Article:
OPINION: Exploring poverty’s cyclical addiction

(Illustration by Savannah Thaemert | The Collegian)

You get to the checkout line in the grocery store when all of a sudden you realize you can’t find your wallet. The fear of wondering how you will pay for the groceries or what you will tell them when it is finally your turn paralyzes you. What if you felt that way every time you reached the checkout line, but you actually had your wallet, there was just little or no money in it?

That feeling is only a glimpse into the daily lives of the impoverished people in society today.

In 2014, there were 46.7 million people living in poverty, according to the U.S. Census Bureau.

Drugs and addictions aid in the downfall of individuals, the downfall that leads to a life of poverty.

Substance abuse takes your life, your ability to hold a stable job and the simple reasoning behind how you make your decisions.

The stigma that is associated with poverty lends itself toward photos of children in a Third World country made only of skin and bones, with little to keep them sustained.

In the U.S., we envision throngs of people lining up outside of shelters and food pantries wearing tattered clothing, clothing that was most likely found in a garbage can or forced upon the wearer without them having much of a say.

We see poverty as hitchhikers on the side of the road, homeless people living under bridges and mothers running away from domestic violence attempts.

Everyone who is not impoverished imagines poverty differently. These images are usually curated from movies and wrong turns while driving in the city. However, we rarely question why or how these people find themselves in their situations.

We look at those living with much less than us and say things like, “There are jobs out there,” or look at parents with children and say, “How irresponsible. You could have more money if you would spend your time searching for a job instead of begging.”


“Perhaps the greatest impact of poverty on the life of a drug user is how it can make prevention and treatment efforts inaccessible to that person,” according to the National Council on Drug Abuse article “Drug Talk.”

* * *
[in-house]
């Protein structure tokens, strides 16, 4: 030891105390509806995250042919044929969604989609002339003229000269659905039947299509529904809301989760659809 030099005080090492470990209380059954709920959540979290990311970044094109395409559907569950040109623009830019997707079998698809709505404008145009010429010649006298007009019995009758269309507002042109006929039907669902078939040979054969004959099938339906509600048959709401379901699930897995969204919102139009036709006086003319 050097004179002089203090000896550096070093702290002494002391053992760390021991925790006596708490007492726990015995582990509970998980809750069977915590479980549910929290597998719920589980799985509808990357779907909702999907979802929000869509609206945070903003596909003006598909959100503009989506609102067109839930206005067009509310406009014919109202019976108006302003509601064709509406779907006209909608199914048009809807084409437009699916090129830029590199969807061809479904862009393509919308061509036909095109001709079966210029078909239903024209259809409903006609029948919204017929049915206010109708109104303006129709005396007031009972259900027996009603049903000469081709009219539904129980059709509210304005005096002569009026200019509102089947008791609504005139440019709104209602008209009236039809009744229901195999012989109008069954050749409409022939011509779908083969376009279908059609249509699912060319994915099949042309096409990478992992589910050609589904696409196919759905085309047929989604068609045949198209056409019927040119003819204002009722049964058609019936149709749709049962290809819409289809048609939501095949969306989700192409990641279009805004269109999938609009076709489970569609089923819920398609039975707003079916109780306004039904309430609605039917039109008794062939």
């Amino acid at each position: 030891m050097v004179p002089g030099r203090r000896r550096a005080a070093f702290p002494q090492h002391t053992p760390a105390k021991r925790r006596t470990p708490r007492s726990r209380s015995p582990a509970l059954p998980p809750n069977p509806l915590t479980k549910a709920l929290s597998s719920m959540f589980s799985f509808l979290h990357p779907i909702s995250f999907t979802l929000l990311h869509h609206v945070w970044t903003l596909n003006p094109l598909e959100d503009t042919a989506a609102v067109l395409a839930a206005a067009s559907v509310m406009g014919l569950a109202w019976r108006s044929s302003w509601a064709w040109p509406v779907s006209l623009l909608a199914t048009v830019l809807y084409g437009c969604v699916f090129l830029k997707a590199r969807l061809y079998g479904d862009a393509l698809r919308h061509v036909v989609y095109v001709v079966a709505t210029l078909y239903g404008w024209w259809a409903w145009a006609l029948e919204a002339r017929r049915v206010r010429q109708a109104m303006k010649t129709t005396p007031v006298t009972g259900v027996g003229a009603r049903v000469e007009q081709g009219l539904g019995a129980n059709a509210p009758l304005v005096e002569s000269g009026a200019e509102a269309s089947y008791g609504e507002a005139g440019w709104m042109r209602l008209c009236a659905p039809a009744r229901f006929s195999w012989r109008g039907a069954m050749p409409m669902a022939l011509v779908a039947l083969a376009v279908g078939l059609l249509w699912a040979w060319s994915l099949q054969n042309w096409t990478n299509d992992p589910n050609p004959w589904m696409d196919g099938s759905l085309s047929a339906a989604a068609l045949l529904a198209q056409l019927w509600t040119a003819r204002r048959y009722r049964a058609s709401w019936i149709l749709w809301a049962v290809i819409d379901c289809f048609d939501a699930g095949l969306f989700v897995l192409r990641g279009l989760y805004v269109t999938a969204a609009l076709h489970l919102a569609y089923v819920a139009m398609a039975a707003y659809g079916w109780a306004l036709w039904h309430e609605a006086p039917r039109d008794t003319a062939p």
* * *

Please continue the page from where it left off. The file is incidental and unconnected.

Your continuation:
It is difficult for people who do not have adequate monetary resources to correctly seek services, according to the article.

Correctly seeking services can range from partaking in drug treatment centers or services to attending support groups.

This is where the cycle of drug abuse and poverty meet. They meet where people do not have enough money to provide rehabilitative services for their families or themselves, yet have the money to continue to abuse drugs.

Of course it is impossible to hold a steady job, save money and have available funds when your main concern is where your next line of cocaine or hit of weed is coming from.

Yes, we saw “The Wolf of Wall Street” emulate the perfect druggie, ill-mannered high class life of Jordan Belfort; however, we also witnessed his epic fall when the drugs were used to compensate, to create a euphoric life, when his gambling decisions became too much.

Addiction to poverty

On the flip side, poverty in itself is an addiction. Drugs are not the only addiction that induces unconventional living habits to satisfy a specific way of life, learned or otherwise.

The definition of poverty is revolving; it is incredibly situational.

“Being addicted to poverty means that you do a lot of things that are detrimental to your financial situation,” Philippe Matthews said in The How Movement article “Can You Be Addicted to Poverty?”

It is not classified as just being homeless or hungry. Living in poverty extends to possibly living in a decent household, yet not being able to afford to live, such as paying bills or having enough financial resources to afford food, clothes or other household necessities, according to the article.

Matthews said that being addicted to poverty is as simple as realizing you are living in a difficult or tight situation, yet your attitude toward money, and therefore habits, have not changed.

Growing out of poverty

People can break the cycle of poverty, whether the addiction is to a substance, material goods, poverty itself or there is no addiction at all.

Many instances of regular people rising above poverty are not widely noted; however, acclaimed people like Oprah Winfrey, who wore rags as a child, were able to rise above their situation.

“She’s come a long way from the girl who wore potato-sack overalls, now donning Prada and Jimmy Choo,” Kathleen Elkins said in the Business Insider article “From poverty to a $3 billion fortune — the incredible rags-to-riches story of Oprah Winfrey.”

While Oprah was not necessarily addicted to poverty or substances, she removed herself from living with different generations of family who were most likely not trying to make a change to their living situation.

Addiction is strong.

The addiction to poverty is crippling and it impacts everyone involved in the situation. Unfortunately, fingers can’t be snapped and everything rectified. It is a cycle that must be broken. It’s as simple as one person deciding to make a change that will benefit them in the future rather than right now.